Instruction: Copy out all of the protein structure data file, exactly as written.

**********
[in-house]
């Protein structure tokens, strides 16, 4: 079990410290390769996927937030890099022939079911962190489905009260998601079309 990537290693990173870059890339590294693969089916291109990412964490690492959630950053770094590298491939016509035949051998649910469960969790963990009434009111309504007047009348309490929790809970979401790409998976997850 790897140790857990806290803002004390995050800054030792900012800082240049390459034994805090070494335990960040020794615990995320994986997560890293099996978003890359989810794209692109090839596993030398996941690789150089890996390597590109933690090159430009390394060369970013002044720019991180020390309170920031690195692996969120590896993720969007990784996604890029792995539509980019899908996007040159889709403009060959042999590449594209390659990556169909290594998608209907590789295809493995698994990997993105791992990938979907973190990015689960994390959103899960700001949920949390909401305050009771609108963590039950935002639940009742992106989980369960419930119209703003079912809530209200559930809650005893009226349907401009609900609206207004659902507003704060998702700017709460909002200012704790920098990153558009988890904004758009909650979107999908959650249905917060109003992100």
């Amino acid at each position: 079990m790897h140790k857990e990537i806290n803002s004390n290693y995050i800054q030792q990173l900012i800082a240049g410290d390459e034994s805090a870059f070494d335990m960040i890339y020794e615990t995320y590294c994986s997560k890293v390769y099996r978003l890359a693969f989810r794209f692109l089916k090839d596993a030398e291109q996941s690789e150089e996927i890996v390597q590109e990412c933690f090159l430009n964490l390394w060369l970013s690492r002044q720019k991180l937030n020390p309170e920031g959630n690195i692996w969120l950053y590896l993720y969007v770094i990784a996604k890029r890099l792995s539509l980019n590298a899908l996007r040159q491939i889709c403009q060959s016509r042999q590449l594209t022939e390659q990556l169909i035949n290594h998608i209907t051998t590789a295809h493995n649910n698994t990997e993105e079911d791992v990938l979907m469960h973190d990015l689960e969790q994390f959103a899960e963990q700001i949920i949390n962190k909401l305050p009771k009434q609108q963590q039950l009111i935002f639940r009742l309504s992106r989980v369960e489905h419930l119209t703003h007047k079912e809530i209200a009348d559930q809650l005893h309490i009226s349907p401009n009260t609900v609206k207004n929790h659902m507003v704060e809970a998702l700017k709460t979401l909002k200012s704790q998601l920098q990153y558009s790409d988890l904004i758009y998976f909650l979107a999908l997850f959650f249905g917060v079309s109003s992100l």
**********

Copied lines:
[in-house]
């Protein structure tokens, strides 16, 4: 079990410290390769996927937030890099022939079911962190489905009260998601079309 990537290693990173870059890339590294693969089916291109990412964490690492959630950053770094590298491939016509035949051998649910469960969790963990009434009111309504007047009348309490929790809970979401790409998976997850 790897140790857990806290803002004390995050800054030792900012800082240049390459034994805090070494335990960040020794615990995320994986997560890293099996978003890359989810794209692109090839596993030398996941690789150089890996390597590109933690090159430009390394060369970013002044720019991180020390309170920031690195692996969120590896993720969007990784996604890029792995539509980019899908996007040159889709403009060959042999590449594209390659990556169909290594998608209907590789295809493995698994990997993105791992990938979907973190990015689960994390959103899960700001949920949390909401305050009771609108963590039950935002639940009742992106989980369960419930119209703003079912809530209200559930809650005893009226349907401009609900609206207004659902507003704060998702700017709460909002200012704790920098990153558009988890904004758009909650979107999908959650249905917060109003992100």
């Amino acid at each position: 079990m790897h140790k857990e990537i806290n803002s004390n290693y995050i800054q030792q990173l900012i800082a240049g410290d390459e034994s805090a870059f070494d335990m960040i890339y020794e615990t995320y590294c994986s997560k890293v390769y099996r978003l890359a693969f989810r794209f692109l089916k090839d596993a030398e291109q996941s690789e150089e996927i890996v390597q590109e990412c933690f090159l430009n964490l390394w060369l970013s690492r002044q720019k991180l937030n020390p309170e920031g959630n690195i692996w969120l950053y590896l993720y969007v770094i990784a996604k890029r890099l792995s539509l980019n590298a899908l996007r040159q491939i889709c403009q060959s016509r042999q590449l594209t022939e390659q990556l169909i035949n290594h998608i209907t051998t590789a295809h493995n649910n698994t990997e993105e079911d791992v990938l979907m469960h973190d990015l689960e969790q994390f959103a899960e963990q700001i949920i949390n962190k909401l305050p009771k009434q609108q963590q039950l009111i935002f639940r009742l309504s992106r989980v369960e489905h419930l119209t703003h007047k079912e809530i209200a009348d559930q809650l005893h309490i009226s349907p401009n009260t609900v609206k207004n929790h659902m507003v704060e809970a998702l700017k709460t979401l909002k200012s704790q998601l920098q990153y558009s790409d988890l904004i758009y998976f909650l979107a999908l997850f959650f249905g917060v079309s109003s992100l």